The Boulevard: “The question posed by the Wittwers’ was, how to retain pioneer Mormon values, heritage and wonderful family life, and combine that with recognition of today’s culture? The Boulevard is in a railroad region so, of course, we designed a large in-store train engine emerging from its tunnel with a bell for kids to ring, and a station ticket booth masquerading as their service counter! And Cedar City’s annual Shakespearean Festival is celebrated with a large theater entrance flanked by costumed mannequins in their recliner/motion area.”

Design To The Next Level


HOM and Gabbert’s: “Rod Johansen at HOM and Gabbert’s basically said, that he needed to go to the ‘next level’ in the design of the new prototype HOM store, stepping it up even more for the new Gabbert’s high end store in Little Canada, Michigan. Strong architectural designs define each area, 35 foot ceilings, 20 foot fireplace, three large circular red rotundas down the middle. The décor focus duplicated rooms of Architectural Digest stars, Georgio Armani, Patrick Demsey, Ralph Lauren.”


A Millennial Magnet


Cardi’s Furniture and Mattresses: “Brothers Nick, Ron and Peter Cardi’s need was to create the new prototype design for future Cardi’s stores. The ‘problem’, devising an emphatic invitation for Millennials, a store ‘that screams Millennials’! With huge, oversized, very colorful graphics, a man surfing on blue water, beach scenes, indoor visualizations – a sense of life and energy. And a true-to-size beach house under a sky blue ceiling at the entrance to reflect the cape area. Plus an industrial warehouse-looking apartment for urban furniture and décor. Millennial magnets!”

Moving On Up


FurnitureLand Delaware: “A great project, the challenge for Larry Barnes was to grow the business, particularly mattresses. We moved the department up front and center, trading with the dining department. Mattress sales grew from 11 per cent to 22 per cent immediately. Then a carefully planned over all update of the entry area changing to lifestyle vignettes and upholstery reinvented to feel more coastal, added up to huge increases in overall business. Larry is now renovating the exterior which will represent and influence (as we know!) 56 per cent of his marketing brand identity for the future!”

Adding On


Coconis Furniture: “The unique mind-twister for Randy Coconis and family was the building, a wonderful old fashioned pole building on the inside. But very expensive to insulate and HVAC. Problem! The solution, we added to both ends of the existing building making it very long and linear, and Randy agreed to add an area for outdoor furniture in the front, upgraded the door entry of glass, with a champagne metal roof. The customer can see from end to end on entering the store, faux wood aisles, beams, large open fireplace, and huge lifestyle photos of people enjoying lounging behind the recliner department beckon the customer to investigate and escape! It was a study on how to get the most from a building.”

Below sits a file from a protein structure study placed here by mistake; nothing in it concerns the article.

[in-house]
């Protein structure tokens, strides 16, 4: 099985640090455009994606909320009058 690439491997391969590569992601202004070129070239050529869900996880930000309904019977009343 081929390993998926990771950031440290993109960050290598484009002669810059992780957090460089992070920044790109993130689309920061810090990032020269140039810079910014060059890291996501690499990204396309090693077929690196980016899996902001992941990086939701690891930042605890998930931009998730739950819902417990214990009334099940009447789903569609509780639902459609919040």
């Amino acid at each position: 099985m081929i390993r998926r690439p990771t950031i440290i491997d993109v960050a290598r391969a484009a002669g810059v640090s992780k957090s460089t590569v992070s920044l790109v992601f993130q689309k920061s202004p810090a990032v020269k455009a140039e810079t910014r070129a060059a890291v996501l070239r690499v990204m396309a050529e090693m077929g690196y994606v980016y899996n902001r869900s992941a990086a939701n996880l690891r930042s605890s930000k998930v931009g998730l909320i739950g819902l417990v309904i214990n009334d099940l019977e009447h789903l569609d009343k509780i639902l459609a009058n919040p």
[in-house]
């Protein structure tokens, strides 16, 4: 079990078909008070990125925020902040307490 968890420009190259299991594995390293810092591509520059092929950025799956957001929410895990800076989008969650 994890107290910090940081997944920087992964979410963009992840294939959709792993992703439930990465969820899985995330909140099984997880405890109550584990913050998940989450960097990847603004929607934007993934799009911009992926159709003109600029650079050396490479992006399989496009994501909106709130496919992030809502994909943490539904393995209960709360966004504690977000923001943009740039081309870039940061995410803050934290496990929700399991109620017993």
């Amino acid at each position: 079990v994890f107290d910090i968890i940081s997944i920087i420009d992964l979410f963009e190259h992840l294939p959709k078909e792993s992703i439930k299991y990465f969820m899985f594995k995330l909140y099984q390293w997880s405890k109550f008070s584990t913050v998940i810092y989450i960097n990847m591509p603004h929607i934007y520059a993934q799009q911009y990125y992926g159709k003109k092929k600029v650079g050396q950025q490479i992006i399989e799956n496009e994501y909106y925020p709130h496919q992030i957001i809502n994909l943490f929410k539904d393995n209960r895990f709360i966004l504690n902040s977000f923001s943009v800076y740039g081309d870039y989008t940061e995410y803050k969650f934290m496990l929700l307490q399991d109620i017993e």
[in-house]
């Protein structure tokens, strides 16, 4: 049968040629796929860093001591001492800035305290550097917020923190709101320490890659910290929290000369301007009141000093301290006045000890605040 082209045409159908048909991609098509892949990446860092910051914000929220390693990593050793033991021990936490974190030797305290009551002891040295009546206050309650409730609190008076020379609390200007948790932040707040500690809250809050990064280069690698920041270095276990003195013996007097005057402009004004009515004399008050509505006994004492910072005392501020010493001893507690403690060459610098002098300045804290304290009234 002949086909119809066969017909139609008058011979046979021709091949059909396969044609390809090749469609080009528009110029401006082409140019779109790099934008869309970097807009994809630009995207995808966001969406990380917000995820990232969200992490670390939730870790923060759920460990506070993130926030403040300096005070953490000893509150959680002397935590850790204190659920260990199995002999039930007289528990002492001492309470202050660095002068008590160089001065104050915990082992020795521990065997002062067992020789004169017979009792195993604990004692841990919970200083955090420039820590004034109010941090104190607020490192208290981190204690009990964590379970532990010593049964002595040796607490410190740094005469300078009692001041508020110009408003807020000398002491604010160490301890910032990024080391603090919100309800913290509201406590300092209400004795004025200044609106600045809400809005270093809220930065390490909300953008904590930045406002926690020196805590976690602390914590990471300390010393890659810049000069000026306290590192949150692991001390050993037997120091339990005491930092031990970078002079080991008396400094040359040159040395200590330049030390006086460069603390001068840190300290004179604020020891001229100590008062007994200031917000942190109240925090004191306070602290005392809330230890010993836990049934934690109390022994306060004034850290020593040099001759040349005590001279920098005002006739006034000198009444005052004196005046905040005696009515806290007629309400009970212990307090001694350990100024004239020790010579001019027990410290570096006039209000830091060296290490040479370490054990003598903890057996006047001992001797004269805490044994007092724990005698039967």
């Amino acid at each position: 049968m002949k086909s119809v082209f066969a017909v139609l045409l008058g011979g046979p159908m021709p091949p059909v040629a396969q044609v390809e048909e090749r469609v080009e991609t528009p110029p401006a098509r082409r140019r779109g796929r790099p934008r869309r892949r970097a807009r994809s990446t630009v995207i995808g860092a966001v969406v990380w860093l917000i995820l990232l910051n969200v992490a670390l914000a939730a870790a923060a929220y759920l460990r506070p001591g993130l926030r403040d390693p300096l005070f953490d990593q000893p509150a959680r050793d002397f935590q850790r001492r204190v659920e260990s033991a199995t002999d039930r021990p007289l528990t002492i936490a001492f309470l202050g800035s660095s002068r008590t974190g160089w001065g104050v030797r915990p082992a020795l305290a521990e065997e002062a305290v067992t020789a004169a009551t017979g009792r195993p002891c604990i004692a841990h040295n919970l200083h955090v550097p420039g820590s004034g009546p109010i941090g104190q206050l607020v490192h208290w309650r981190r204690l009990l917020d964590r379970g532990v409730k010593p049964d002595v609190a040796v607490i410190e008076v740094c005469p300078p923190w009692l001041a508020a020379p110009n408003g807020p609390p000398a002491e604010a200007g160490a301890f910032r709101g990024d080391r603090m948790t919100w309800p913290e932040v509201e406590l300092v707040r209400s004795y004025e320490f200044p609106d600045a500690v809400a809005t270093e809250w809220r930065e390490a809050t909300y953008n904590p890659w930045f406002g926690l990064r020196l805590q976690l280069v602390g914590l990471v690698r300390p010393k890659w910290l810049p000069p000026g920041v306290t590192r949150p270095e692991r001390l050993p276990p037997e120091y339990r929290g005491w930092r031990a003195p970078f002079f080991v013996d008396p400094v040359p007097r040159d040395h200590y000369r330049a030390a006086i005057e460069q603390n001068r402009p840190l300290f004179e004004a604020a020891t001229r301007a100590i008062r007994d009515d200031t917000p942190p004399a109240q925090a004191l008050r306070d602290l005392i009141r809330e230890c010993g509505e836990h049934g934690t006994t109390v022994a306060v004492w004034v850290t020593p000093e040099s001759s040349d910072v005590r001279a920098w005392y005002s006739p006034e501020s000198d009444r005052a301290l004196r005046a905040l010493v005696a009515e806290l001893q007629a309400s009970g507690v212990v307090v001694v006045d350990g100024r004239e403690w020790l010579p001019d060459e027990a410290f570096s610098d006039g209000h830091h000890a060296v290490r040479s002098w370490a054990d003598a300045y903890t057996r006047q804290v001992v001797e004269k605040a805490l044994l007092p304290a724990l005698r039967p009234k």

Store Facelift


Lacks Valley Furniture: “Over the years, Lee Aaronson’s flagship Gallery store had lost its luster. A revival problem! The solution, to begin with an exterior facelift, then continue inside for a complete store redo! Thus two extreme concepts have been presented to change the outside and there was unanimous decision in favor of the one I love most! A work in progress, each opportunity for update and change for the modern world will be confronted and solved by the Lacks’ Team of owners, buyers, the visual folk and management on presentation.”

Retail Rescue


Slone Brothers: “A first visit to Louis and Michael Slone’s central Florida store revealed old duct work, hanging insulation and a store crying out for rescue! The need was for complete rejuvenation. The changes proposed were dramatic, faux walls were added, and a copper-look roof tower for added visibility from the road, a sexy new wood door, slate floor entry and canvas awning. Inside, modern fireplaces, faux vinyl wood flooring throughout, poetry on the walls! and brick veneer for a cool urban area. Also a Stickley Gallery that boosted sales. A very large problem, with sweeping answers. Recently, after seven years, the brothers are planning an update to the exterior colors of their building for a fresh look. They want to be perceived as new again!”


Conclusion

Performance appraisals, formal or informal, require passion, focus, imagination and more than a soupçon of honest thought, documentation and evaluation. They need our own checklists to re-engineer, flex and deal with inevitable economic climate change.

Footnote: 1 Macbeth, act 4, scene 1 (page 22, right hand column).

Janet Holt-Johnstone is retail editor at Furniture World Magazine.
Read other articles by Janet Holt-Johnstone